Poetic Terminology, with talk and examples of why poetry has an important, if odd, role in the life of any culture. Not everyone will become a poet, or become a student of poetry, but there is something powerful to be gained from the study and writing of poetry in high school. Consider this skill set:

  • take powerful ideas and make them simple, beautiful, clear, and personal
  • take many simple ideas and weave them together into complex yet recognizable creation (like the many threads that compose a tapestry, or the parts of a machine)
  • play with language to reduce it to it's bare minimum (being exact with your ideas), and then build them back up to into inspiring expressions (showing depth of thinking)
  • solving puzzles, finding plain and hidden meaning, examining words and ideas critically with the aim of a more thoughtful and interesting person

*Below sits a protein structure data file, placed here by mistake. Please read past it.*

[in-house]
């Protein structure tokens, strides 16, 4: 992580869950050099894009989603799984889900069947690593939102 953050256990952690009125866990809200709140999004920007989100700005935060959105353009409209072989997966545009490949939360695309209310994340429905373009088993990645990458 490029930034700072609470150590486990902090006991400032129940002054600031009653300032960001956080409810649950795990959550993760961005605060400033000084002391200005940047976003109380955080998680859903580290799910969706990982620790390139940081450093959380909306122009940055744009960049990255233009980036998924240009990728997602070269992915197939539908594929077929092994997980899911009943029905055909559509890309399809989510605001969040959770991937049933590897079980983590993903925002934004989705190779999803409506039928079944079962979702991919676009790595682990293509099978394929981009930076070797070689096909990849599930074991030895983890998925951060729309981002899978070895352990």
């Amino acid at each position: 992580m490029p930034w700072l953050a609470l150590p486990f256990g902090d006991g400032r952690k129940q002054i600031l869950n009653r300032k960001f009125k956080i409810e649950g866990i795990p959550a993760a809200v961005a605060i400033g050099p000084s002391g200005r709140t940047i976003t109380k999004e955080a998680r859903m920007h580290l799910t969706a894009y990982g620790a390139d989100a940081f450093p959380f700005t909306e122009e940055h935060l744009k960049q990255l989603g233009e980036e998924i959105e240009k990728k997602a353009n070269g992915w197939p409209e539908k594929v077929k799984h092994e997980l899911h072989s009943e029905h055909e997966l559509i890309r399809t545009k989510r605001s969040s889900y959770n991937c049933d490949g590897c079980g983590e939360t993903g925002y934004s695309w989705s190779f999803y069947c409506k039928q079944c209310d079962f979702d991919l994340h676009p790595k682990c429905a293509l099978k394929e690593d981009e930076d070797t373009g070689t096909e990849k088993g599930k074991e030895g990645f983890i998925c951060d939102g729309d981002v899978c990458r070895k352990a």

These skills can be gained from a number of pursuits, but they are all present in the study and writing of poetry.

Wed Dec 11
Make sure your Book Circle Self Evaluation is complete. After, we'll watch the Koyczan video (above). We'll be in the library next for a 2-day poetry assignment... the format is up to you, but you might want to start with a Word document and see what happens next:
  • choose a theme that interests you
  • collect (and reference) a number of poems that relate to your theme -- use books and websites to find them
  • pick a few (two or three would be fine) to explore in more depth; re-read them a few times and ask what the poet is trying to express and what techniques they use to do this
  • identify any poetic terms or devices that are used in each poem that you explore in depth